Digital Communication


Digital Communication

Access Control Lists: access control lists


Access Control Lists (ACLs) allow you to regulate the access of processes and users to certain computer objects, such as files or registries. With them, only authorized users can access certain resources.

What is an Access Control List?

Access Control Lists are a form of access control and work just like Mandatory Access Control or Role Based Access Control. Basically, ACLs are regulatory frameworks. They are for example used by operating systems or application programs, which use them to manage access to certain parts of their program or to certain resources. The use of ACL is therefore similar to a measurement of managing rights to files or other resources of a computer.

These Access Control Lists can be represented as a kind of table which indicates, for each resource, the users having access to it as well as the type of access they benefit from. Below are the most common access rights:

  • the right to read a file (“read”)
  • the right to write a file
  • the right to execute a file (“execute”)

Within an ACL, these elements are also called “Access Control Entries” or “ACEs” in English.

The operating principle of Access Control Lists is very simple: as soon as a given user wishes to access a particular resource, the corresponding ACL checks whether this access is indeed authorized (to put it another way, it checks whether there is a ACE for the user). If this is the case, she authorizes him this access; conversely, she can refuse it.

Different ACL Types and Uses

It exists different types of ACL. The possibilities for using access control lists are therefore also very broad. Essentially, there are two main types of ACL: network and file system ACLs.

Network LCD

Network ACLs are access control lists that are presented in table form. You can use them as a sort of firewall for your incoming data traffic, on routers for example. Network ACLs determine which packets can or cannot enter the network. Thus, these ACLs therefore make it possible to control access to the network.

In the field of network ACLs, it is essential to distinguish normal ACLs extended ACLs : Traditionally, ACLs only take into account the source IP address, without distinguishing between different network protocols such as TCP, UDP or HTTP. These lists allow you to authorize or deny access to the entire network. On the other hand, extended ACLs also take into account thedestination IP address. They filter packets in a much more differentiated way, based for example on the network protocol or on the source and target ports of a packet.

File system ACL

File system ACLs, on the other hand, control theaccess to files and resources within an operating system. These lists can be used in particular to regulate and manage the access of certain users to particular files.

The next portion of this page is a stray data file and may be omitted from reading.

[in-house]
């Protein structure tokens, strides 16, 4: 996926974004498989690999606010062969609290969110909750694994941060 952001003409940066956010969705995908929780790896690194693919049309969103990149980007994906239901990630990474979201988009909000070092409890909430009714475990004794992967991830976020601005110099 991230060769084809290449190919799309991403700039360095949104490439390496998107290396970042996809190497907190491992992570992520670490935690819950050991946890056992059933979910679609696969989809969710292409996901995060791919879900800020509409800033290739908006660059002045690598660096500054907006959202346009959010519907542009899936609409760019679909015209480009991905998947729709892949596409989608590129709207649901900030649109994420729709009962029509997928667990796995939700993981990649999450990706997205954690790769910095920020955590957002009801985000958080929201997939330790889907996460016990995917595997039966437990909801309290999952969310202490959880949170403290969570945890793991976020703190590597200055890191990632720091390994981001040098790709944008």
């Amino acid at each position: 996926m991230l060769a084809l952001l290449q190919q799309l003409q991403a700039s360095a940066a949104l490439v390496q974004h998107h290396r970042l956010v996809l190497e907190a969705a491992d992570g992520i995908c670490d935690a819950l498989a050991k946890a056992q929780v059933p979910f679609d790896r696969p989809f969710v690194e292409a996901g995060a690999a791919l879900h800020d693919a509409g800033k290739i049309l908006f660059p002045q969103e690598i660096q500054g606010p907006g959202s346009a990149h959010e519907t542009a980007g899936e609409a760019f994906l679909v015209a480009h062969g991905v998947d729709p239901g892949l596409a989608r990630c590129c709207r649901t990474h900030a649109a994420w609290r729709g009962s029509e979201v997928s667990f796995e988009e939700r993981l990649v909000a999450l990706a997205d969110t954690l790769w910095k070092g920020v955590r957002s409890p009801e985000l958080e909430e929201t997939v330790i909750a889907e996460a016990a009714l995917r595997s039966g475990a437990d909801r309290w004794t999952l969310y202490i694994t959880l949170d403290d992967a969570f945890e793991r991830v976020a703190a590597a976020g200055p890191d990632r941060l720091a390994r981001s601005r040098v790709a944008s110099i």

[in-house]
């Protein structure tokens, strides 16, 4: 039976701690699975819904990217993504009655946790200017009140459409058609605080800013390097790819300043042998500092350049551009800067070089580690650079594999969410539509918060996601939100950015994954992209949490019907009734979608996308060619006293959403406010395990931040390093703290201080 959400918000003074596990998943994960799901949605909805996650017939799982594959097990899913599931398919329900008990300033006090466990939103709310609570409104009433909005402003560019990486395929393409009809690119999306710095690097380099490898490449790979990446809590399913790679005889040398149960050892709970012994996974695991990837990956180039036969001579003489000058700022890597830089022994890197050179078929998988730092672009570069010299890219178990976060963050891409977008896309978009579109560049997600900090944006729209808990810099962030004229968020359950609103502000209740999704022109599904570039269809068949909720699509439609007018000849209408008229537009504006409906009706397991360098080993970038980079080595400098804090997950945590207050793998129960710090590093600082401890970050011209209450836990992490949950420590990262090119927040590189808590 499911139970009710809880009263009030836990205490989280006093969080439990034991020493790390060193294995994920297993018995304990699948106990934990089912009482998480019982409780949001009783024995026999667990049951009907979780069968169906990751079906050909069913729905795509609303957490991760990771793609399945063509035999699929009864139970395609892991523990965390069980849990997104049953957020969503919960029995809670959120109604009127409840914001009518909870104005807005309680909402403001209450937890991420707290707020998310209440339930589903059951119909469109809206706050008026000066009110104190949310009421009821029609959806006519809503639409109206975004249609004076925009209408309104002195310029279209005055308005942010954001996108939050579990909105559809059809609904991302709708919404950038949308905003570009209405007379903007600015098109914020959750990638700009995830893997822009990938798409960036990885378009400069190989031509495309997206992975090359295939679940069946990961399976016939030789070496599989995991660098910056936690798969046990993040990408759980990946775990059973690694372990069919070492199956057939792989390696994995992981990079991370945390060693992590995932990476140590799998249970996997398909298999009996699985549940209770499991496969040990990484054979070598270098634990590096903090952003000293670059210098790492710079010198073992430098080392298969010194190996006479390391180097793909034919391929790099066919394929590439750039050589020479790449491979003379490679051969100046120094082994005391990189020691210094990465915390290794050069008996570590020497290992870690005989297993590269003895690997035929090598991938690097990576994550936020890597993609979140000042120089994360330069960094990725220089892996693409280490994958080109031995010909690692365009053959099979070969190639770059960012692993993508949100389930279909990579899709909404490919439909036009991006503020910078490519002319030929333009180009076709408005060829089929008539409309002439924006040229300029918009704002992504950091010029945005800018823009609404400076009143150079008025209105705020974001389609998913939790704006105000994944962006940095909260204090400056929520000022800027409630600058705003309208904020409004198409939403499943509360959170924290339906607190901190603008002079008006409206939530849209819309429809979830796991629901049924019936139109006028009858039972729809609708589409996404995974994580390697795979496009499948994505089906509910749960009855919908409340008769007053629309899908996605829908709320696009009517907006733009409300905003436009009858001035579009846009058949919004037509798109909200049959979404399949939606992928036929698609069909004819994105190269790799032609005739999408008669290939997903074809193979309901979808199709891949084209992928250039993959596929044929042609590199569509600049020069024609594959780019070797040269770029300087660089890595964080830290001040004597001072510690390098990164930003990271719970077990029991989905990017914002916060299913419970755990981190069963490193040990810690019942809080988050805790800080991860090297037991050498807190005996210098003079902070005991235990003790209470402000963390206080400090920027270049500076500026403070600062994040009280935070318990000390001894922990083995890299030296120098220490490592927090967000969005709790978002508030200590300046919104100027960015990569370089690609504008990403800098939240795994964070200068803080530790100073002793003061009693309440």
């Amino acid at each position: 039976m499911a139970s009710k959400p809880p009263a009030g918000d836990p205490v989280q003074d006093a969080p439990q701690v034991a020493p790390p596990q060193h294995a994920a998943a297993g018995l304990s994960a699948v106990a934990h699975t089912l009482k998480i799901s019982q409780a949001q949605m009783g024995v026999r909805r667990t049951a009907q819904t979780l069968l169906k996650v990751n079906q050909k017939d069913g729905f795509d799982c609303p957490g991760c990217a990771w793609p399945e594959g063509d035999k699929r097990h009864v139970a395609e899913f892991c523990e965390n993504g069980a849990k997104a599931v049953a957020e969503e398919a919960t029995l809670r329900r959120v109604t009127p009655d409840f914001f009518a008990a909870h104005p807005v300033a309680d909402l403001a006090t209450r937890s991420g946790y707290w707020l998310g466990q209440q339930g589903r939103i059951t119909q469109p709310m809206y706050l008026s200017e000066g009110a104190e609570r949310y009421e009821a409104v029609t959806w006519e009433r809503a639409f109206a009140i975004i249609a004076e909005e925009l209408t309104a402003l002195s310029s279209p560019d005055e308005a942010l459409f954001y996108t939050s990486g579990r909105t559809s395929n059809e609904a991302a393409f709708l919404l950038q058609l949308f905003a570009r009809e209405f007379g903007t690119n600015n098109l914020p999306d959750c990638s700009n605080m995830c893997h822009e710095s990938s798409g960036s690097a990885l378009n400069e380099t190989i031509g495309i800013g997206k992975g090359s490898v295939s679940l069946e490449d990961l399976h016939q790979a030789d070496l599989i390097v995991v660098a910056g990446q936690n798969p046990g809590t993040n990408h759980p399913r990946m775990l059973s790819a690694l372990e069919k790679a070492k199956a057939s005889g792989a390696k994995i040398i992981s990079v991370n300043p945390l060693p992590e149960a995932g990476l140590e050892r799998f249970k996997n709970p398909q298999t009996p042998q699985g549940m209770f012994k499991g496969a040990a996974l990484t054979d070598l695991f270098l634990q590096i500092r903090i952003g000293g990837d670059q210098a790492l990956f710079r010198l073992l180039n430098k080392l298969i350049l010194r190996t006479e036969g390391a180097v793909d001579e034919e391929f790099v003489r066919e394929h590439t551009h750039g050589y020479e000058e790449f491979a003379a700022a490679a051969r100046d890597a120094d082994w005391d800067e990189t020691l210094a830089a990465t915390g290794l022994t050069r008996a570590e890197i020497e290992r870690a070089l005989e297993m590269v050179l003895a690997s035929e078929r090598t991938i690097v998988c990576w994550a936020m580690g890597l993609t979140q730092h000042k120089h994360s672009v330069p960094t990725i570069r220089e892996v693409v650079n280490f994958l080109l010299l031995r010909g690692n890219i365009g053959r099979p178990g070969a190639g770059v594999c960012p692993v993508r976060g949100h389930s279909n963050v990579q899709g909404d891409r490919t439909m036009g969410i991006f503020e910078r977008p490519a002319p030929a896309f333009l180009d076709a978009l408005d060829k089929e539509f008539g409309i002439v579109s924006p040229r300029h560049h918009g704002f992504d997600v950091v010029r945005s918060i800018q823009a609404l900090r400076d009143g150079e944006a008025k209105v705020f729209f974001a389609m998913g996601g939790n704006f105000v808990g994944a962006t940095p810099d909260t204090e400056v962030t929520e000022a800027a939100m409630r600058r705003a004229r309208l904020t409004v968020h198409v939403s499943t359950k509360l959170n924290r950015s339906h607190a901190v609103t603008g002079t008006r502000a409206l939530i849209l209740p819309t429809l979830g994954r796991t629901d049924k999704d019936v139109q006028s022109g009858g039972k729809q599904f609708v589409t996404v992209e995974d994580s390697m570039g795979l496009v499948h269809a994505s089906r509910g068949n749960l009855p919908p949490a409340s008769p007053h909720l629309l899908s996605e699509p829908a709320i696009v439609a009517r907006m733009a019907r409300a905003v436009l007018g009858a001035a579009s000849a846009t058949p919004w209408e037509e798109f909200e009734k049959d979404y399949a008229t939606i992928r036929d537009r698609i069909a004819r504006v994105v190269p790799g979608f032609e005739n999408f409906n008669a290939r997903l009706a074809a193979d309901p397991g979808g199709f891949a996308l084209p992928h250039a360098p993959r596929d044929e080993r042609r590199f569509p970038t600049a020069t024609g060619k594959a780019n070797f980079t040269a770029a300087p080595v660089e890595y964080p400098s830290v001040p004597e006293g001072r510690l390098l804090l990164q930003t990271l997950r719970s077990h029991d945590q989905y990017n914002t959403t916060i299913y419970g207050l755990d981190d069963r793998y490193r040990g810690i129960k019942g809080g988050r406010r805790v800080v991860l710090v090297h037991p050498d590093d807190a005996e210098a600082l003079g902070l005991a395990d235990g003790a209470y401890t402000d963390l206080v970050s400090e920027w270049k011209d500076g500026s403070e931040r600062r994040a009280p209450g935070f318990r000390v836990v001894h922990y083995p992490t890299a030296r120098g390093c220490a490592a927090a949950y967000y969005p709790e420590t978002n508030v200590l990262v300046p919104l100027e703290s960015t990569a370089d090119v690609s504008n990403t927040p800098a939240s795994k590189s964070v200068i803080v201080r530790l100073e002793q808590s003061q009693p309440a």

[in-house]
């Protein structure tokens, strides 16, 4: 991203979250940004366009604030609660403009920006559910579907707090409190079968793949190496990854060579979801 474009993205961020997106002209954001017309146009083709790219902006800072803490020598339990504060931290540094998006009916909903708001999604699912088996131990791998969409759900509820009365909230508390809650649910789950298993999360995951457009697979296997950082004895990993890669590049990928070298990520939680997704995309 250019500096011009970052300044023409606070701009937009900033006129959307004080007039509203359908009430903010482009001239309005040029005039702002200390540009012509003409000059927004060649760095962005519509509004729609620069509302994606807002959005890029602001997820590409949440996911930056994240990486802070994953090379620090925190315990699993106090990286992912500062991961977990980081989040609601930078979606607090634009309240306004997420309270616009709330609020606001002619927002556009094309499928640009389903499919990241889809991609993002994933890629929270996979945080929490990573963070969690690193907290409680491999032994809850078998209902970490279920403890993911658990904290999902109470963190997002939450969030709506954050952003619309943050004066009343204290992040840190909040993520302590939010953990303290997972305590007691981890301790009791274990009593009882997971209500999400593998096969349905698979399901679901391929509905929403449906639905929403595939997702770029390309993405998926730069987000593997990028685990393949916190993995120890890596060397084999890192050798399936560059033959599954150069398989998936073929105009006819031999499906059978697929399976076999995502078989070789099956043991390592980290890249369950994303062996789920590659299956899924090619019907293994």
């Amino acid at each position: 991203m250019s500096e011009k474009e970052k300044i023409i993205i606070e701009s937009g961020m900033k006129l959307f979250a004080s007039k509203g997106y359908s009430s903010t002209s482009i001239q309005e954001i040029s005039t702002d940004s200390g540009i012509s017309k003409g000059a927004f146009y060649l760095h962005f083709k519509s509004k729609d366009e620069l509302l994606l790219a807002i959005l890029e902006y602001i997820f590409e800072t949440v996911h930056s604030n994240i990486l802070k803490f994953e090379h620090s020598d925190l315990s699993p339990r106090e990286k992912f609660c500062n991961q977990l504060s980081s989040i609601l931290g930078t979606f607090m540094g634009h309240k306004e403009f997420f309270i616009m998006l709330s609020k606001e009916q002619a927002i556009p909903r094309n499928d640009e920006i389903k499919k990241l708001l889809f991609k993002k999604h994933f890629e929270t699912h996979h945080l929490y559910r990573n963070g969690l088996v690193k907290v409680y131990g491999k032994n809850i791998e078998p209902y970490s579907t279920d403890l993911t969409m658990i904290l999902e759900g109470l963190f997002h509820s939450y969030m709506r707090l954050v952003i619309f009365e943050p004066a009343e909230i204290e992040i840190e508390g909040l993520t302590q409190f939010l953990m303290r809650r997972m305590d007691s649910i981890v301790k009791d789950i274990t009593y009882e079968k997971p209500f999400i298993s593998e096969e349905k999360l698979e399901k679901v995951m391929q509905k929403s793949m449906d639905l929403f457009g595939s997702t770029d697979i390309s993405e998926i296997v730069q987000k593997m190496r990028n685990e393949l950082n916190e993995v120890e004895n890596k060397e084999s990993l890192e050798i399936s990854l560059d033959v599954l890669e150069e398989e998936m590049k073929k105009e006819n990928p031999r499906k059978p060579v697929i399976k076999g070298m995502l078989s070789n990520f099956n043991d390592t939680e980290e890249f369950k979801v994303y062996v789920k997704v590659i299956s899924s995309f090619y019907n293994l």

Structure of Access Control Lists

Each access control list mainly consists of several access control inputs (“Access Control Entries” or “ACE” in English). These entries correspond to all the rules of the Access Control List and are also made up of different elements, the exact nature of which depends above all on the type of ACL used. If all ACEs include an identifier and access rights information, considerable differences can sometimes oppose them. Thus, in addition to IP addresses, network ACLs therefore contain information about the protocol or port numbers, whereas file system ACLs still record information relating to user groups.

Implementing ACL

The implementation of ACLs also differs depending on whether you choose a network ACL or a file system ACL. The second is easily and directly configured using terminal commands, while the network ACL is implemented in network components such as routers.

The concrete implementation of an ACL depends on the type of ACL chosen (network or file system), but also on your operating system and the practical application case for which you intend it.


ACLs offer several advantages. File system ACLs are particularly interesting because they allow users to configure their computer to allow access to certain resources to only certain users. In this context, access control lists can notably complement the rights management integrated into Linux by further detailing access protection, which thus makes it possible toimprove system security.

Network ACLs are not far behind, with access control lists providing relatively simple alternative to other firewall implementations. They also allow you to control traffic between networks, and therefore improve the security of your network, but also its performance.

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